But what about established companies, of all sizes? Are they getting the message? Do they understand the value in those datasets? Is there anything that can be done to further communicate and message this to the private sector? Do we even care? I don’t have answers, I’m just raising the questions based on my observations.

I guess I am a believer that publishing open data for the sake of being transparent isn’t necessarily all that helpful to anyone other than those organizations and non-profits who are focused on ensuring that “we-the-people” aren’t getting screwed. And certainly, there is some base value in that. But the real leverage points, the real utility of open data is when it can be combined with other data and actually USED to solve problems or answer questions or help companies innovate.

We are still in the early maturity stages of open data and big data. I look forward to the growth in this area, not just from the government side, but from private industry in terms of how they incorporate and leverage open data sets. In the meantime, I will hope that industry really starts to appreciate the value in what government is giving them so freely.   Maybe in this Darwinstic environment in which we live, the companies that get it will leverage the data, drive innovation, and will rise to the top. The others; well, they won’t.

How Data Management and Data Governance Support Big Data ROI

According to Aberdeen Group (source: Data Management for BI: Fueling the Analytical Engine with High-Octane Information), best-in-class companies take 12 days on average to integrate new data sources into their analytical systems; industry average companies take 60 days; and, laggards 143 days. If you’re an average company (raise your hand if you think you are), it will take you up to 2 months to integrate new data. Do you have that much time? Can you afford to react that slowly to customer or market opportunities? For laggard companies, this really means they’re dead in the water.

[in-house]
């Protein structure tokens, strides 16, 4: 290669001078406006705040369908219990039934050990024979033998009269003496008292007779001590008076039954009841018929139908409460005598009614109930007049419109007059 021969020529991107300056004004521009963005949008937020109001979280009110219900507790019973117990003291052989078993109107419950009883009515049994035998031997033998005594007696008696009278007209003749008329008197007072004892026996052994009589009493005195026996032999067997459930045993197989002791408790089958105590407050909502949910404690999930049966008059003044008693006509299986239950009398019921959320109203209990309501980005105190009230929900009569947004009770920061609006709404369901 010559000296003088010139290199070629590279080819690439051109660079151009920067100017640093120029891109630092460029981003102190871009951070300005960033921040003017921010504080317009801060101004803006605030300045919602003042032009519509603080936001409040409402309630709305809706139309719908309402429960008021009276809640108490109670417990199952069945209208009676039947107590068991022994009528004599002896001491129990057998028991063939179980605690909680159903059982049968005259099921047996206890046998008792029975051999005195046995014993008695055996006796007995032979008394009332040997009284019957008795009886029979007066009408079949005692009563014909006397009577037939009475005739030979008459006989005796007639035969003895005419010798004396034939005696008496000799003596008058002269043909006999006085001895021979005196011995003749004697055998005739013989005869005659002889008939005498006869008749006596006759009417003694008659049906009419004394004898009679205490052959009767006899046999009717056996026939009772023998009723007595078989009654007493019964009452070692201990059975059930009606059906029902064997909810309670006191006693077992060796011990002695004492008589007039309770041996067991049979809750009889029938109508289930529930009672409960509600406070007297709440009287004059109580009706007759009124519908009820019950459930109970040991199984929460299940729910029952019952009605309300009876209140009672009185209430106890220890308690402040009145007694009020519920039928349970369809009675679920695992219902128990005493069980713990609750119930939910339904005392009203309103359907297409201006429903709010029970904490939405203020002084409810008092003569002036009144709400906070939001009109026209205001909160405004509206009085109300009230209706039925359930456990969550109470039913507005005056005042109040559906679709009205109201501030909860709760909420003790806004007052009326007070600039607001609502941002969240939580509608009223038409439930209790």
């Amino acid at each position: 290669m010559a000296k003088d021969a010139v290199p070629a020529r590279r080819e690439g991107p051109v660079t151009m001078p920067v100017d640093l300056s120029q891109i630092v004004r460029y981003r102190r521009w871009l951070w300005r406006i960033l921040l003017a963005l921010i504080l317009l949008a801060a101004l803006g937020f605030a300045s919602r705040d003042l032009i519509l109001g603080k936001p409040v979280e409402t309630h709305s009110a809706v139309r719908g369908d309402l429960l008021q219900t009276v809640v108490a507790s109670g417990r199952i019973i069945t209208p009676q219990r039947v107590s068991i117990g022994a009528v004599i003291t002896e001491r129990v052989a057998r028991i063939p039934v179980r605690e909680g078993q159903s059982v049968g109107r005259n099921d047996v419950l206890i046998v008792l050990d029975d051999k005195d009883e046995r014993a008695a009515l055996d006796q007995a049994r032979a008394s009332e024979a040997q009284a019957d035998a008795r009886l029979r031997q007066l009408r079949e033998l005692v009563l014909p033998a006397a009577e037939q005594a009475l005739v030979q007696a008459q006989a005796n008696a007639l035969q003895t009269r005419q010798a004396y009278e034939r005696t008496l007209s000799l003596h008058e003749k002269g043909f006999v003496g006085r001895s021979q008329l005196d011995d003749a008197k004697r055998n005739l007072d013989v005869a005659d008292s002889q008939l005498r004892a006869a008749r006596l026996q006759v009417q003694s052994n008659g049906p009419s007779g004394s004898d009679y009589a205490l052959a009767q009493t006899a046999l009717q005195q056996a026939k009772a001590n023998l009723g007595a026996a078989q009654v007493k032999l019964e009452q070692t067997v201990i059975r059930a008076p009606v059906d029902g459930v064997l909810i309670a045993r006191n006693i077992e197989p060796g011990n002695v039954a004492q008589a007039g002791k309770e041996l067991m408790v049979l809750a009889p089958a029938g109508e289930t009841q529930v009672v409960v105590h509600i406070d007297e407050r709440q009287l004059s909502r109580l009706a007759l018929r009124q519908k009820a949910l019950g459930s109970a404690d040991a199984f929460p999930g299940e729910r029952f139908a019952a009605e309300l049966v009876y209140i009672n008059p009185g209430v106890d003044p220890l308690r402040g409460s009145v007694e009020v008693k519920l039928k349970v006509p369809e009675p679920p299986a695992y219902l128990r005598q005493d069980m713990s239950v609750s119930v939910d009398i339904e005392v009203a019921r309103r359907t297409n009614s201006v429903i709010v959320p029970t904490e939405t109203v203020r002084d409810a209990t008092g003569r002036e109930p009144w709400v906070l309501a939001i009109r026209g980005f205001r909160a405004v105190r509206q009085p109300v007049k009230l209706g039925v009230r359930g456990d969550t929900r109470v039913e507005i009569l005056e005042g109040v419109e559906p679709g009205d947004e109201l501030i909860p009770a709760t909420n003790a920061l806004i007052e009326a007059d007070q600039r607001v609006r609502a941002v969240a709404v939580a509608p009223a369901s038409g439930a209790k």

Traditional legacy, siloed systems are heavy: incompatible standards and data formats slow or prevents quick integration of existing or existing with new data. This inability to quickly and effectively integrate new data sets for either real-time or predictive analytics limits the ability of organizations to pursue new opportunities, support customer needs, and to drive insights. In short, it limits an organization’s ability to be proactive in revenue-generating situations.

Part of the reason for this time delay and inability to drive the ‘last-mile’ analytics that companies need, is the lack of data management processes. No one needs to explain anymore the myriad of data across organizations and ecosystems: transactional data, operational data, analytical repositories, social media data, mobile device data, sensor data, and structured and unstructured data. Usually a lack of data (with some exceptions) is not the main problem for an organization.